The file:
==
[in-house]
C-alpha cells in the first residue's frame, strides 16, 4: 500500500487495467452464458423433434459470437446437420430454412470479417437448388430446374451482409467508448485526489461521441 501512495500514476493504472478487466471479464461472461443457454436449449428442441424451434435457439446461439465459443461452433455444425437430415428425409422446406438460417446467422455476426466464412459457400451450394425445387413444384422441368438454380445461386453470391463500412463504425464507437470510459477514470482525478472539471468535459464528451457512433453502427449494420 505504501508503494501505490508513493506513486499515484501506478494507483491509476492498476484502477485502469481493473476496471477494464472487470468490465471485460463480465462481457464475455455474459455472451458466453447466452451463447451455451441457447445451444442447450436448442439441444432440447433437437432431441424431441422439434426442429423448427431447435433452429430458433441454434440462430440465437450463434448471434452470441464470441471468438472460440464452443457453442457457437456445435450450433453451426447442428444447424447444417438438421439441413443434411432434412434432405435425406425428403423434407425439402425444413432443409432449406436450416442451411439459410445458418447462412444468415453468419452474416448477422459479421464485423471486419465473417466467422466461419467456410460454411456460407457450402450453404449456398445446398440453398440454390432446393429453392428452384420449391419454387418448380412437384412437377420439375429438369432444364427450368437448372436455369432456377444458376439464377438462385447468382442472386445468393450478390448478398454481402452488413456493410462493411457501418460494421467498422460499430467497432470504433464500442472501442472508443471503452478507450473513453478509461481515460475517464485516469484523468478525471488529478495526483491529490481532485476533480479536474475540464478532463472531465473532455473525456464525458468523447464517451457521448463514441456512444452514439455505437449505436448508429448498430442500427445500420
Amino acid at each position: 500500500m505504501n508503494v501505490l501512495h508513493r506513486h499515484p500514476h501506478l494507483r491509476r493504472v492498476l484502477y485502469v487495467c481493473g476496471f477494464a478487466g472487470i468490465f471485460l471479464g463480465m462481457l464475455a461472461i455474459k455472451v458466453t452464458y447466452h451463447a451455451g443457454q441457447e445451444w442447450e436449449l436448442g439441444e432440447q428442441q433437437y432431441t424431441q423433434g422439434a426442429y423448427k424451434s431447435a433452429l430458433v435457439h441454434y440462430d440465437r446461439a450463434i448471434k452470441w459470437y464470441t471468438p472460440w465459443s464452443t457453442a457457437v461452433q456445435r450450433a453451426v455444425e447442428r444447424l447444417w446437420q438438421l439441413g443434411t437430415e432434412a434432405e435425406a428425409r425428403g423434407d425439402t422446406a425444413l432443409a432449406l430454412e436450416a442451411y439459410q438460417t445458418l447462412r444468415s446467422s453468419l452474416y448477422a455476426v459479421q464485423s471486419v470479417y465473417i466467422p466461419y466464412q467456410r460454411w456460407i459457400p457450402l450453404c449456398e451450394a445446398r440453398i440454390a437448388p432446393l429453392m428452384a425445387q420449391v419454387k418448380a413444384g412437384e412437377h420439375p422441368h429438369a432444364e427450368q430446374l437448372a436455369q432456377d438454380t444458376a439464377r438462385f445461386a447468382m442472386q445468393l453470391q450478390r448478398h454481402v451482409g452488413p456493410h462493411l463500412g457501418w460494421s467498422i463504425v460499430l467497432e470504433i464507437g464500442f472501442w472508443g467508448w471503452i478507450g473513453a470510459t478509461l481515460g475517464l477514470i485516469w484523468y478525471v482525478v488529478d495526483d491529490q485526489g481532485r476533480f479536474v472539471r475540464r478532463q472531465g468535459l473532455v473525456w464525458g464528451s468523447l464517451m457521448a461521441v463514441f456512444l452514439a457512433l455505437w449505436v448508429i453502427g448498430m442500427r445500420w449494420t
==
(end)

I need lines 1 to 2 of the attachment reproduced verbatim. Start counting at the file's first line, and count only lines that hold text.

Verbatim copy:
[in-house]
C-alpha cells in the first residue's frame, strides 16, 4: 500500500487495467452464458423433434459470437446437420430454412470479417437448388430446374451482409467508448485526489461521441 501512495500514476493504472478487466471479464461472461443457454436449449428442441424451434435457439446461439465459443461452433455444425437430415428425409422446406438460417446467422455476426466464412459457400451450394425445387413444384422441368438454380445461386453470391463500412463504425464507437470510459477514470482525478472539471468535459464528451457512433453502427449494420 505504501508503494501505490508513493506513486499515484501506478494507483491509476492498476484502477485502469481493473476496471477494464472487470468490465471485460463480465462481457464475455455474459455472451458466453447466452451463447451455451441457447445451444442447450436448442439441444432440447433437437432431441424431441422439434426442429423448427431447435433452429430458433441454434440462430440465437450463434448471434452470441464470441471468438472460440464452443457453442457457437456445435450450433453451426447442428444447424447444417438438421439441413443434411432434412434432405435425406425428403423434407425439402425444413432443409432449406436450416442451411439459410445458418447462412444468415453468419452474416448477422459479421464485423471486419465473417466467422466461419467456410460454411456460407457450402450453404449456398445446398440453398440454390432446393429453392428452384420449391419454387418448380412437384412437377420439375429438369432444364427450368437448372436455369432456377444458376439464377438462385447468382442472386445468393450478390448478398454481402452488413456493410462493411457501418460494421467498422460499430467497432470504433464500442472501442472508443471503452478507450473513453478509461481515460475517464485516469484523468478525471488529478495526483491529490481532485476533480479536474475540464478532463472531465473532455473525456464525458468523447464517451457521448463514441456512444452514439455505437449505436448508429448498430442500427445500420